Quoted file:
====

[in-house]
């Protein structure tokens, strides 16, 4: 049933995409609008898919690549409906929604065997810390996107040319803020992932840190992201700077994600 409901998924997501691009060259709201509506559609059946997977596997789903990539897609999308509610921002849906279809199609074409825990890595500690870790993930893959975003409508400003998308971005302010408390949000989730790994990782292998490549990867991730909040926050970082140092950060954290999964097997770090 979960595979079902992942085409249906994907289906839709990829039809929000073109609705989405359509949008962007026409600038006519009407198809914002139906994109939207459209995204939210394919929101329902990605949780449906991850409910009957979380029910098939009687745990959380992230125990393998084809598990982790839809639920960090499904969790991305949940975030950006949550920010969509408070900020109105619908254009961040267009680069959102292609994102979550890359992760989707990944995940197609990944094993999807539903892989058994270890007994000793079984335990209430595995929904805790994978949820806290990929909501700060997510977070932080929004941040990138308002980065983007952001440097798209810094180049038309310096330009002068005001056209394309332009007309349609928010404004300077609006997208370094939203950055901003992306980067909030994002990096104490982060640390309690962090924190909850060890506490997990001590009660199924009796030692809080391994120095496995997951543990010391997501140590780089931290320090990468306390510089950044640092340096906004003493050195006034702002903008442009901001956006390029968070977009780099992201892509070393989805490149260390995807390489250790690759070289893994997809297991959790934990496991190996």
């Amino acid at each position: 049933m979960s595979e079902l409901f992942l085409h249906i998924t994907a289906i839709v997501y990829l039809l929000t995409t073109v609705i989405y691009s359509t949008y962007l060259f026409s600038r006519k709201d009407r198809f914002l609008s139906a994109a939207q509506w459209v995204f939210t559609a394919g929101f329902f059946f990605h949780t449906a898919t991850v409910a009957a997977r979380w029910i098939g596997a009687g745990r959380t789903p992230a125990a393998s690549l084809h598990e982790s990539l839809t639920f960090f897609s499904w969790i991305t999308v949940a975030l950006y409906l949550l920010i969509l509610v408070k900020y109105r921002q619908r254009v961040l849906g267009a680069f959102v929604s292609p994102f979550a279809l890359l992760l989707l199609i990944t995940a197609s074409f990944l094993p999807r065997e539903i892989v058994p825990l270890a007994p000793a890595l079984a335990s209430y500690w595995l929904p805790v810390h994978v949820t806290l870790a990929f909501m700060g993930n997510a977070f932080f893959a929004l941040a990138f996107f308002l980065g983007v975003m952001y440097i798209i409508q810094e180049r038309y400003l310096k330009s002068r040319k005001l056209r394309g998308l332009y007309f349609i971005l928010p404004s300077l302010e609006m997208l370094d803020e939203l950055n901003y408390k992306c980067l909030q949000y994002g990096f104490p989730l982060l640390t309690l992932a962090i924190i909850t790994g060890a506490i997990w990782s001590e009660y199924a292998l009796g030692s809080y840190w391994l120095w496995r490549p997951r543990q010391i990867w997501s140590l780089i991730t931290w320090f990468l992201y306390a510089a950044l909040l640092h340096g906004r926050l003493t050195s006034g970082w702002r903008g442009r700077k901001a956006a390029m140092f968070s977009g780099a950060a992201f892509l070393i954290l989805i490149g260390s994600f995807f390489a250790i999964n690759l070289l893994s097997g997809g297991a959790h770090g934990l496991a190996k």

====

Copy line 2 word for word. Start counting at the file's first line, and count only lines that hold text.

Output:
């Protein structure tokens, strides 16, 4: 049933995409609008898919690549409906929604065997810390996107040319803020992932840190992201700077994600 409901998924997501691009060259709201509506559609059946997977596997789903990539897609999308509610921002849906279809199609074409825990890595500690870790993930893959975003409508400003998308971005302010408390949000989730790994990782292998490549990867991730909040926050970082140092950060954290999964097997770090 979960595979079902992942085409249906994907289906839709990829039809929000073109609705989405359509949008962007026409600038006519009407198809914002139906994109939207459209995204939210394919929101329902990605949780449906991850409910009957979380029910098939009687745990959380992230125990393998084809598990982790839809639920960090499904969790991305949940975030950006949550920010969509408070900020109105619908254009961040267009680069959102292609994102979550890359992760989707990944995940197609990944094993999807539903892989058994270890007994000793079984335990209430595995929904805790994978949820806290990929909501700060997510977070932080929004941040990138308002980065983007952001440097798209810094180049038309310096330009002068005001056209394309332009007309349609928010404004300077609006997208370094939203950055901003992306980067909030994002990096104490982060640390309690962090924190909850060890506490997990001590009660199924009796030692809080391994120095496995997951543990010391997501140590780089931290320090990468306390510089950044640092340096906004003493050195006034702002903008442009901001956006390029968070977009780099992201892509070393989805490149260390995807390489250790690759070289893994997809297991959790934990496991190996």